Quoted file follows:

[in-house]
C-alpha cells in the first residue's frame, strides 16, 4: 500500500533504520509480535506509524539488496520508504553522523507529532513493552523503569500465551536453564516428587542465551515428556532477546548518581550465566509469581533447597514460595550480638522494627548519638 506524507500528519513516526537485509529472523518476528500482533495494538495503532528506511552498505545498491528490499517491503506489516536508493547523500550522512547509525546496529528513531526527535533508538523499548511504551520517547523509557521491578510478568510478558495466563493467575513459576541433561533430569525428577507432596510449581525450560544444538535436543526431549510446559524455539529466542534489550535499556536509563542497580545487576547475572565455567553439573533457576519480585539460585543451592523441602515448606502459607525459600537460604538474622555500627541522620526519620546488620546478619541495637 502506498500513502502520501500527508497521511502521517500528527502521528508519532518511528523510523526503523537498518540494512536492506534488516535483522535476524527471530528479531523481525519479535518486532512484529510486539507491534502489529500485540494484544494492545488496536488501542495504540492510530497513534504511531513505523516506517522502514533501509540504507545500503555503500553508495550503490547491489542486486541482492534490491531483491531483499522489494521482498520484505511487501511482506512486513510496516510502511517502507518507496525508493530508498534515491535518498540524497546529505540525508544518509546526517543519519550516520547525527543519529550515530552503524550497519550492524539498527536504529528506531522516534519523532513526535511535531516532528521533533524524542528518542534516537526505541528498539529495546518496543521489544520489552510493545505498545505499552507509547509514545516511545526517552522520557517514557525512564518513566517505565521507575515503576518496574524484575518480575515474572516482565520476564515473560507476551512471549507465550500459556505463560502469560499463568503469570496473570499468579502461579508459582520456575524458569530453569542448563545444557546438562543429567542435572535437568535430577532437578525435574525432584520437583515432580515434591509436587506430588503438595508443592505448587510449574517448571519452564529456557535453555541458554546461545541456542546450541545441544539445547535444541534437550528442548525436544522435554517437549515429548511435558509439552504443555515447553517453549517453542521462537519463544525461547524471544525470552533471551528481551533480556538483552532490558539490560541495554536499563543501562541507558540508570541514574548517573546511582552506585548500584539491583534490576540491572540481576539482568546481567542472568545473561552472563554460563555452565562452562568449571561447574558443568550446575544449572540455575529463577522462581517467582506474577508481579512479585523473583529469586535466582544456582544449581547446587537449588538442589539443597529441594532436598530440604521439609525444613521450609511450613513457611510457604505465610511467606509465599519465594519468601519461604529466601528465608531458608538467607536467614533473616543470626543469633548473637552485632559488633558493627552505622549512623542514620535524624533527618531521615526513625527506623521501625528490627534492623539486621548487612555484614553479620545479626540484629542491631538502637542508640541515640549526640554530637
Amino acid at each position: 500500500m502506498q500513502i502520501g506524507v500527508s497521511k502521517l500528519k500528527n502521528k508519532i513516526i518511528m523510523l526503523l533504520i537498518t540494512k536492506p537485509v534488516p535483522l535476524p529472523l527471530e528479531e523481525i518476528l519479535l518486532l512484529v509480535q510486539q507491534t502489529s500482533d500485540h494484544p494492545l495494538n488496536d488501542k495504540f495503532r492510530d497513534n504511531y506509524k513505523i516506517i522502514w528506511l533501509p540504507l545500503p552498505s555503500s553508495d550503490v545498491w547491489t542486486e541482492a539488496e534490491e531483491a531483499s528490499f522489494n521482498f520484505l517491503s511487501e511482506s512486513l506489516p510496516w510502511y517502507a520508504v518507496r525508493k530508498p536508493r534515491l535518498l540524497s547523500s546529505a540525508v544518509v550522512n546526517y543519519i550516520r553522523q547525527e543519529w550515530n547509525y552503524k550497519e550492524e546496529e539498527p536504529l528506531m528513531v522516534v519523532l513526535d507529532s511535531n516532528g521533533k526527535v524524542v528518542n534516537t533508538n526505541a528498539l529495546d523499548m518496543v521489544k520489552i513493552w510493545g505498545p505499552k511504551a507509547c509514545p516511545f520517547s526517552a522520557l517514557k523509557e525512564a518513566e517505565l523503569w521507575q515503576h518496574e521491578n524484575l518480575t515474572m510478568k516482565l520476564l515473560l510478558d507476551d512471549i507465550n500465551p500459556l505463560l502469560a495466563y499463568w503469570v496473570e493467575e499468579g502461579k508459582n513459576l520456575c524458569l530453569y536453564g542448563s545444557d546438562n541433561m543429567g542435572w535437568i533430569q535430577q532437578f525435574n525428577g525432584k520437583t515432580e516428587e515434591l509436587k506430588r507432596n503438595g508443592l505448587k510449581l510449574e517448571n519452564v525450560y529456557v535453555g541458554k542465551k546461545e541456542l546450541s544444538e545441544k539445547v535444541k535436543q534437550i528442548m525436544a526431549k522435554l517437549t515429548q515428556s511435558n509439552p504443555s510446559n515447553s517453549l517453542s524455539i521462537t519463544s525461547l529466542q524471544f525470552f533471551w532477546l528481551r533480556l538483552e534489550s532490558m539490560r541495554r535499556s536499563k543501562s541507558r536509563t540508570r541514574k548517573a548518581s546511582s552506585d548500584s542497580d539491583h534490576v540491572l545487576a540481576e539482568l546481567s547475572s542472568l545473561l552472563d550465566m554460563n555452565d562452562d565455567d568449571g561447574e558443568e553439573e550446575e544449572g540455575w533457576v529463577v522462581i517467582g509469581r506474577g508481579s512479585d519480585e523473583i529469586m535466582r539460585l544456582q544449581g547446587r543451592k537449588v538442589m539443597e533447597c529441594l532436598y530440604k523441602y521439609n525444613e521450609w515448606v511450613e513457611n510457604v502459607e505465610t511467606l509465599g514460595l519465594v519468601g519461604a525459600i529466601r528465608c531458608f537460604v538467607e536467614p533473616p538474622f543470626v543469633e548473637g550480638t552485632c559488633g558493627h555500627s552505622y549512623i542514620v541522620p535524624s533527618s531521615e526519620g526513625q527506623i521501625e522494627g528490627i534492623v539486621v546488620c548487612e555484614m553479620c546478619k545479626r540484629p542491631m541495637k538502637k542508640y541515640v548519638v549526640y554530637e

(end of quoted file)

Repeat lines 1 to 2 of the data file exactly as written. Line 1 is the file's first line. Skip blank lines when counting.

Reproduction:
[in-house]
C-alpha cells in the first residue's frame, strides 16, 4: 500500500533504520509480535506509524539488496520508504553522523507529532513493552523503569500465551536453564516428587542465551515428556532477546548518581550465566509469581533447597514460595550480638522494627548519638 506524507500528519513516526537485509529472523518476528500482533495494538495503532528506511552498505545498491528490499517491503506489516536508493547523500550522512547509525546496529528513531526527535533508538523499548511504551520517547523509557521491578510478568510478558495466563493467575513459576541433561533430569525428577507432596510449581525450560544444538535436543526431549510446559524455539529466542534489550535499556536509563542497580545487576547475572565455567553439573533457576519480585539460585543451592523441602515448606502459607525459600537460604538474622555500627541522620526519620546488620546478619541495637 502506498500513502502520501500527508497521511502521517500528527502521528508519532518511528523510523526503523537498518540494512536492506534488516535483522535476524527471530528479531523481525519479535518486532512484529510486539507491534502489529500485540494484544494492545488496536488501542495504540492510530497513534504511531513505523516506517522502514533501509540504507545500503555503500553508495550503490547491489542486486541482492534490491531483491531483499522489494521482498520484505511487501511482506512486513510496516510502511517502507518507496525508493530508498534515491535518498540524497546529505540525508544518509546526517543519519550516520547525527543519529550515530552503524550497519550492524539498527536504529528506531522516534519523532513526535511535531516532528521533533524524542528518542534516537526505541528498539529495546518496543521489544520489552510493545505498545505499552507509547509514545516511545526517552522520557517514557525512564518513566517505565521507575515503576518496574524484575518480575515474572516482565520476564515473560507476551512471549507465550500459556505463560502469560499463568503469570496473570499468579502461579508459582520456575524458569530453569542448563545444557546438562543429567542435572535437568535430577532437578525435574525432584520437583515432580515434591509436587506430588503438595508443592505448587510449574517448571519452564529456557535453555541458554546461545541456542546450541545441544539445547535444541534437550528442548525436544522435554517437549515429548511435558509439552504443555515447553517453549517453542521462537519463544525461547524471544525470552533471551528481551533480556538483552532490558539490560541495554536499563543501562541507558540508570541514574548517573546511582552506585548500584539491583534490576540491572540481576539482568546481567542472568545473561552472563554460563555452565562452562568449571561447574558443568550446575544449572540455575529463577522462581517467582506474577508481579512479585523473583529469586535466582544456582544449581547446587537449588538442589539443597529441594532436598530440604521439609525444613521450609511450613513457611510457604505465610511467606509465599519465594519468601519461604529466601528465608531458608538467607536467614533473616543470626543469633548473637552485632559488633558493627552505622549512623542514620535524624533527618531521615526513625527506623521501625528490627534492623539486621548487612555484614553479620545479626540484629542491631538502637542508640541515640549526640554530637